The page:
Greater Market Competition Boosts Jobs and Productivity, OECD Study Argues


12/12/2002 - Increased competition in product markets, as well as being good for consumers, can also boost productivity and employment, according to a new study by the OECD. It argues that Japan and much of continental Europe could increase productivity levels by between 2 and 6 percent if they were to align their product market regulations with those in countries with the most competition-friendly environments.

Increased competition improves productivity through a more efficient use of resources. At the same time it can encourage innovation and the rapid spread of new technology. Reforms to make product markets more dynamic will also boost real wages as prices are lowered through increased competition. The study argues that reforms undertaken between the late 1970s to the late 1990s, such as the liberalisation of telecommunications industries, increased employment rates in OECD countries by an average of 1.5 percentage points, reaching 2.5 percentage points in economies where pro-competition policies were pursued most vigorously.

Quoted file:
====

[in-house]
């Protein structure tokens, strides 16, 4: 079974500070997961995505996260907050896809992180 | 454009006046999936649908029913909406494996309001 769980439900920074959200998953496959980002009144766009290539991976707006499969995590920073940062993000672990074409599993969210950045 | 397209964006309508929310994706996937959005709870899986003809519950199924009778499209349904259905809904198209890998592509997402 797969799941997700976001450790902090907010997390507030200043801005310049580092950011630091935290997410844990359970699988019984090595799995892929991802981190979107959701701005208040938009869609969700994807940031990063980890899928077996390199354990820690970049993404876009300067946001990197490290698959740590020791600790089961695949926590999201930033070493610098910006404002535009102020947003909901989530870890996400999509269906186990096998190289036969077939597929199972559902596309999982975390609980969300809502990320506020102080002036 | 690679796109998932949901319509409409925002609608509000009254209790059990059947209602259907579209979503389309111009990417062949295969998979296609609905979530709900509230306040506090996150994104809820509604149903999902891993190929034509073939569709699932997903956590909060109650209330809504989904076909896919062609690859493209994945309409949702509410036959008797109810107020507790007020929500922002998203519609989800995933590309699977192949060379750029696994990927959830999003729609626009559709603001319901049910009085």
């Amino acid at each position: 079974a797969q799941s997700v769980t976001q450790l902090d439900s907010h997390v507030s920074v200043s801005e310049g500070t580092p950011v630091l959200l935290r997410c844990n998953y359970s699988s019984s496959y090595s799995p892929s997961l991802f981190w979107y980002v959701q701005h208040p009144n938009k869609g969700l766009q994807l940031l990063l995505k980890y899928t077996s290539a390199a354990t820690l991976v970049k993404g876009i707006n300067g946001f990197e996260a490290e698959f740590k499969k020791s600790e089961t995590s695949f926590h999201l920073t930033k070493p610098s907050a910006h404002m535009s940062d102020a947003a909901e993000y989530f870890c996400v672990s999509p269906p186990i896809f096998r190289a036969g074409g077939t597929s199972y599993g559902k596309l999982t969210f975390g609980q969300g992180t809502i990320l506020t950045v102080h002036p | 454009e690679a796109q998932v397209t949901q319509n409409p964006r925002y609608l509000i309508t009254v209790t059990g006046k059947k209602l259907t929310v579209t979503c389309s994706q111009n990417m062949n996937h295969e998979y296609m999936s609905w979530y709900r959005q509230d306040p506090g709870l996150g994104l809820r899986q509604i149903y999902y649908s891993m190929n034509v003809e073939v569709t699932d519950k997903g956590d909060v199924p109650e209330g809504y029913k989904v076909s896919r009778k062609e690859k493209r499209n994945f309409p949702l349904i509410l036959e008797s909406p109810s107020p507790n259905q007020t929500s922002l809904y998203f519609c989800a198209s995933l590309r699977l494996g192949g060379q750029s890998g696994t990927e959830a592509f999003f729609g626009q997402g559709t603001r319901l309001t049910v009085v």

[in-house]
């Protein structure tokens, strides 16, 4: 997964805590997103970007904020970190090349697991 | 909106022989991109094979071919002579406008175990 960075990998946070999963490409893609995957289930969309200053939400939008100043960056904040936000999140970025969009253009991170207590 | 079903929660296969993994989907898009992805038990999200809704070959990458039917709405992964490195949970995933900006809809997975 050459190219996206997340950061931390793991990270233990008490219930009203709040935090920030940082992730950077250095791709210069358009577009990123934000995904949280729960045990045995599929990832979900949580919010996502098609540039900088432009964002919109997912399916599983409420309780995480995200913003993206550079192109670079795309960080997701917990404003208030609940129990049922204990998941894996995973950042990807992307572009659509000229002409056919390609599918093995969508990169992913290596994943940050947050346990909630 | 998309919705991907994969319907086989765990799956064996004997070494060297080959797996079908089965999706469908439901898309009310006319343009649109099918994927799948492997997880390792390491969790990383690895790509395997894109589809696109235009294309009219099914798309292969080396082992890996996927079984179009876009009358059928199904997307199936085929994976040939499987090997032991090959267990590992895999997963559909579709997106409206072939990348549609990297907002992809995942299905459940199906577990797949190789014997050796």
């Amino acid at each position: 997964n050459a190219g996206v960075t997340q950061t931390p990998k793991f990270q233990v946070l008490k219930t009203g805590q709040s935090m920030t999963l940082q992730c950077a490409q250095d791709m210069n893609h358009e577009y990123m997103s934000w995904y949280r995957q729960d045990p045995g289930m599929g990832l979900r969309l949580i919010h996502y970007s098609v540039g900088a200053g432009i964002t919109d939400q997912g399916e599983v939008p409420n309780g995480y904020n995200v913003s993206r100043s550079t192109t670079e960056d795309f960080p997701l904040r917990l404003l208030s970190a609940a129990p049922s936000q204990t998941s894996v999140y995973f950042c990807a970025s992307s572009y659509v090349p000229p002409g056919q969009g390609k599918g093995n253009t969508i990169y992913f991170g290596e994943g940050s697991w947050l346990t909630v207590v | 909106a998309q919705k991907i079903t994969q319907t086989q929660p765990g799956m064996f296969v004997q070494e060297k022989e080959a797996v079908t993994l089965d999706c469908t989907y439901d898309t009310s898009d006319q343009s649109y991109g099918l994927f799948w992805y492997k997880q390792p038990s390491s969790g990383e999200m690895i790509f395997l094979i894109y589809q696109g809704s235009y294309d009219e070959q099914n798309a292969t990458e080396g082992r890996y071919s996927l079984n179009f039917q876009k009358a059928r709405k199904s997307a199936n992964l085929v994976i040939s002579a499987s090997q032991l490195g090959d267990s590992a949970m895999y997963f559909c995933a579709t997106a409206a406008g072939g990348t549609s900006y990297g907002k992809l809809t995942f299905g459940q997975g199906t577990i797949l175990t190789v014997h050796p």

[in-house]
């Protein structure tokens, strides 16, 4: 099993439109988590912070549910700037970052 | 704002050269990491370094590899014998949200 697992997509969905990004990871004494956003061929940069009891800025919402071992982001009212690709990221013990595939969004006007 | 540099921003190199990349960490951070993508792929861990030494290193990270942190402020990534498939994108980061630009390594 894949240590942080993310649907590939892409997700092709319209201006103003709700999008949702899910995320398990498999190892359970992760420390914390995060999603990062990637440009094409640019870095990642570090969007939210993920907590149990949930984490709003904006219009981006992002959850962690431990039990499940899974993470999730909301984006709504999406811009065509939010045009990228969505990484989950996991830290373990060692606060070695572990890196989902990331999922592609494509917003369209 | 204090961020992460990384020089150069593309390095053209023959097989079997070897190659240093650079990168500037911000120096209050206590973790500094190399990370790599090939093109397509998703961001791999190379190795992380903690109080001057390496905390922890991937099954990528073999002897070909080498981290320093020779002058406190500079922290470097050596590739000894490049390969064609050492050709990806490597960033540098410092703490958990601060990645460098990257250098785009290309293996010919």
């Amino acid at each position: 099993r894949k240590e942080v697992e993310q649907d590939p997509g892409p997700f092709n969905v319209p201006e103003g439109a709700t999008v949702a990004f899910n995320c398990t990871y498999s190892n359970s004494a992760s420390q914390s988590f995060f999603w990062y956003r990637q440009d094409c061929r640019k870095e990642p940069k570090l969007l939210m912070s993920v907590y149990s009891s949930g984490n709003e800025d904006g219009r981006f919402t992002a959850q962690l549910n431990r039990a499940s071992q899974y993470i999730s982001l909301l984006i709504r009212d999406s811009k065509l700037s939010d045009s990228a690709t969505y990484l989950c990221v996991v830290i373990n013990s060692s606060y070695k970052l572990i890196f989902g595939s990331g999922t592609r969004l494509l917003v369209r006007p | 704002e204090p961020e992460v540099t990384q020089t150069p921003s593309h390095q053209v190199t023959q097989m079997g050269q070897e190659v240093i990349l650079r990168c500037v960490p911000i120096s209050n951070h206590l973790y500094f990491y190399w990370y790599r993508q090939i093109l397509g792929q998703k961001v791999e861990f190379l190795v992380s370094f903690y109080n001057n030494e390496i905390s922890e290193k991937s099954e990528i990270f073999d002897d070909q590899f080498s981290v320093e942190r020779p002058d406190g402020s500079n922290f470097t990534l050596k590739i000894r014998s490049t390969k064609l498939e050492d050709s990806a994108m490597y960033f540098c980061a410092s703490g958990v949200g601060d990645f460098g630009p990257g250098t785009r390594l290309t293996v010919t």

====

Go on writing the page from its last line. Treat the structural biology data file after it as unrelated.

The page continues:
The potential for similar gains in employment rates exists today in countries with strict market regulations, the study adds.

Although such reforms will tend to reduce unemployment in the long-term and be of benefit to the working population as a whole, job losses and wage cuts could hit workers in the specific industries concerned. Such effects are often an important political barrier to reforms so it is essential that workers who have lost their jobs as a result of increased competition be re-employed as quickly as possible. The study adds that it is of concern that countries with restrictive regulation of product markets, and which need greater competition, also tend to have more highly regulated labour markets.

The study, Product Market Competition and Economic Performance, forms a chapter in the OECD's forthcoming Economic Outlook No. 72. Journalists who wish to receive an electronic version of the chapter may contact the Media Relations Division or go to the protected website for journalists . For further information, journalists are invited to contact Stephen Di Biasio, Media Relations Division (tel. [33] 1 45 24 81 03).

Subscribers and readers at subscribing institutions can access the study via SourceOECD , our online library.

Non-subscribers will be able to purchase the study via our Online Bookshop.


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